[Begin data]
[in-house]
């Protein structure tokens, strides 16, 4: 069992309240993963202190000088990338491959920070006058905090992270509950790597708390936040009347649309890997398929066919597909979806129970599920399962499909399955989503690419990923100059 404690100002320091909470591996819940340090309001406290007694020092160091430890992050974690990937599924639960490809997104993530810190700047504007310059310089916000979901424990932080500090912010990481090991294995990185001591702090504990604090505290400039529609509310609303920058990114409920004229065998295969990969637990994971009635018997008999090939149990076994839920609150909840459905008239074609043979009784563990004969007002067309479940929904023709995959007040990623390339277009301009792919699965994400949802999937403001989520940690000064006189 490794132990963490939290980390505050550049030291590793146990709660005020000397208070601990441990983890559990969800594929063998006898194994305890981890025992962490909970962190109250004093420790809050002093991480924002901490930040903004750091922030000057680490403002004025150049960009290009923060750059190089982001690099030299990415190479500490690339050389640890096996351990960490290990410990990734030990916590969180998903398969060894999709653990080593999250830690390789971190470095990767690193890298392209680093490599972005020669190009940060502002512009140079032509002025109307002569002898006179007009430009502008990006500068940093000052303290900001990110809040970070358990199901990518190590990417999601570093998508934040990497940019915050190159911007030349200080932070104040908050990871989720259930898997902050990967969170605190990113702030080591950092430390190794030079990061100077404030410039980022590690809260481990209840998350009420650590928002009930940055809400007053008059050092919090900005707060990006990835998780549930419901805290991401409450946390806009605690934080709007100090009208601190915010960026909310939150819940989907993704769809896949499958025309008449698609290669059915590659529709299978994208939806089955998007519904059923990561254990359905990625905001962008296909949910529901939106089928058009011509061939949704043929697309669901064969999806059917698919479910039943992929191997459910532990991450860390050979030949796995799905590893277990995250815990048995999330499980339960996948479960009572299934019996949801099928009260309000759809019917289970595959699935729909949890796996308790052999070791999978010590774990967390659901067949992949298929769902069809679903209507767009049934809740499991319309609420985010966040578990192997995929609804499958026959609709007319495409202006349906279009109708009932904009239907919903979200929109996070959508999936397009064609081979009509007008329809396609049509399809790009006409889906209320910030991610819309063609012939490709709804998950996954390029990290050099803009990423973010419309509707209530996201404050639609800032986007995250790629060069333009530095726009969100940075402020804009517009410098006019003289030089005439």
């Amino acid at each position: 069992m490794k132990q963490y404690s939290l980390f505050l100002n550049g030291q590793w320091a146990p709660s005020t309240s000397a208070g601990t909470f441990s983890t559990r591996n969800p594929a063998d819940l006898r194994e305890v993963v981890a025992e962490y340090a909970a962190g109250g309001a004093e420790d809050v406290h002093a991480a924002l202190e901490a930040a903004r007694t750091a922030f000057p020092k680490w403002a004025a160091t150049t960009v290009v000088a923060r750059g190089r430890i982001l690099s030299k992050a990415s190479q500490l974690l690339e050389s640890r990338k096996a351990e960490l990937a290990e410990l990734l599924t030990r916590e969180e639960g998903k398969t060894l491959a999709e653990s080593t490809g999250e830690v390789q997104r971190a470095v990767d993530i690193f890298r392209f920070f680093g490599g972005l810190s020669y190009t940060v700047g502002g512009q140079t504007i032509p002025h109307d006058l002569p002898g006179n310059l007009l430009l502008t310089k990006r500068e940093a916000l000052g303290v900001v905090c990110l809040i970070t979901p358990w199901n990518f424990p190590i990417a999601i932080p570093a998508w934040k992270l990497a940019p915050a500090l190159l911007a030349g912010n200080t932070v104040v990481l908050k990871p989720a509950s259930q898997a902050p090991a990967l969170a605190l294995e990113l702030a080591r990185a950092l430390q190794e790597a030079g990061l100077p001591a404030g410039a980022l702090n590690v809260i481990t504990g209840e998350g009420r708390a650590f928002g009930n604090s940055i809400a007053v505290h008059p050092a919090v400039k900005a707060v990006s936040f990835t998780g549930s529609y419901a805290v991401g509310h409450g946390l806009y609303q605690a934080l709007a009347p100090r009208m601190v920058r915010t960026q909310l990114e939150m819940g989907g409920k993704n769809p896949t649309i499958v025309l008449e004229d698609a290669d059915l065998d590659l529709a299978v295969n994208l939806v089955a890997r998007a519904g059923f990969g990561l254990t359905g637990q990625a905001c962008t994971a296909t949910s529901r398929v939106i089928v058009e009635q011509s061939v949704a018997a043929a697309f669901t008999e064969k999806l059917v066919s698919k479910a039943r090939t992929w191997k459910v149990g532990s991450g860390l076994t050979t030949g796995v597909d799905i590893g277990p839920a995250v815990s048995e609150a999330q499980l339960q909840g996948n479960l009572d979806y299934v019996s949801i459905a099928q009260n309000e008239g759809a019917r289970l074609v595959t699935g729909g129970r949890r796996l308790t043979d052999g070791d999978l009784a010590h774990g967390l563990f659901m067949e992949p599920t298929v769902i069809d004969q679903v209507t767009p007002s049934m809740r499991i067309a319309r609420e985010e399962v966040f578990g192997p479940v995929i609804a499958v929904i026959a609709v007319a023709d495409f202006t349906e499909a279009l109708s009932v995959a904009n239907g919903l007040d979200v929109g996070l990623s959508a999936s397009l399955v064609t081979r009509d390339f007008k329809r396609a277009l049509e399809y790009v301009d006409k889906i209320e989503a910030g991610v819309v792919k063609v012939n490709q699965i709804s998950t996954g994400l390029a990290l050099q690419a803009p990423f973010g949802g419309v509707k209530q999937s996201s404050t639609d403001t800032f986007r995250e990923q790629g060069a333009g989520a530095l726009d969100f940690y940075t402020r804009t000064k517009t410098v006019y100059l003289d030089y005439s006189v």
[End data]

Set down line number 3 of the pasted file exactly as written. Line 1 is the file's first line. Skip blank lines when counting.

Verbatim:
């Amino acid at each position: 069992m490794k132990q963490y404690s939290l980390f505050l100002n550049g030291q590793w320091a146990p709660s005020t309240s000397a208070g601990t909470f441990s983890t559990r591996n969800p594929a063998d819940l006898r194994e305890v993963v981890a025992e962490y340090a909970a962190g109250g309001a004093e420790d809050v406290h002093a991480a924002l202190e901490a930040a903004r007694t750091a922030f000057p020092k680490w403002a004025a160091t150049t960009v290009v000088a923060r750059g190089r430890i982001l690099s030299k992050a990415s190479q500490l974690l690339e050389s640890r990338k096996a351990e960490l990937a290990e410990l990734l599924t030990r916590e969180e639960g998903k398969t060894l491959a999709e653990s080593t490809g999250e830690v390789q997104r971190a470095v990767d993530i690193f890298r392209f920070f680093g490599g972005l810190s020669y190009t940060v700047g502002g512009q140079t504007i032509p002025h109307d006058l002569p002898g006179n310059l007009l430009l502008t310089k990006r500068e940093a916000l000052g303290v900001v905090c990110l809040i970070t979901p358990w199901n990518f424990p190590i990417a999601i932080p570093a998508w934040k992270l990497a940019p915050a500090l190159l911007a030349g912010n200080t932070v104040v990481l908050k990871p989720a509950s259930q898997a902050p090991a990967l969170a605190l294995e990113l702030a080591r990185a950092l430390q190794e790597a030079g990061l100077p001591a404030g410039a980022l702090n590690v809260i481990t504990g209840e998350g009420r708390a650590f928002g009930n604090s940055i809400a007053v505290h008059p050092a919090v400039k900005a707060v990006s936040f990835t998780g549930s529609y419901a805290v991401g509310h409450g946390l806009y609303q605690a934080l709007a009347p100090r009208m601190v920058r915010t960026q909310l990114e939150m819940g989907g409920k993704n769809p896949t649309i499958v025309l008449e004229d698609a290669d059915l065998d590659l529709a299978v295969n994208l939806v089955a890997r998007a519904g059923f990969g990561l254990t359905g637990q990625a905001c962008t994971a296909t949910s529901r398929v939106i089928v058009e009635q011509s061939v949704a018997a043929a697309f669901t008999e064969k999806l059917v066919s698919k479910a039943r090939t992929w191997k459910v149990g532990s991450g860390l076994t050979t030949g796995v597909d799905i590893g277990p839920a995250v815990s048995e609150a999330q499980l339960q909840g996948n479960l009572d979806y299934v019996s949801i459905a099928q009260n309000e008239g759809a019917r289970l074609v595959t699935g729909g129970r949890r796996l308790t043979d052999g070791d999978l009784a010590h774990g967390l563990f659901m067949e992949p599920t298929v769902i069809d004969q679903v209507t767009p007002s049934m809740r499991i067309a319309r609420e985010e399962v966040f578990g192997p479940v995929i609804a499958v929904i026959a609709v007319a023709d495409f202006t349906e499909a279009l109708s009932v995959a904009n239907g919903l007040d979200v929109g996070l990623s959508a999936s397009l399955v064609t081979r009509d390339f007008k329809r396609a277009l049509e399809y790009v301009d006409k889906i209320e989503a910030g991610v819309v792919k063609v012939n490709q699965i709804s998950t996954g994400l390029a990290l050099q690419a803009p990423f973010g949802g419309v509707k209530q999937s996201s404050t639609d403001t800032f986007r995250e990923q790629g060069a333009g989520a530095l726009d969100f940690y940075t402020r804009t000064k517009t410098v006019y100059l003289d030089y005439s006189v």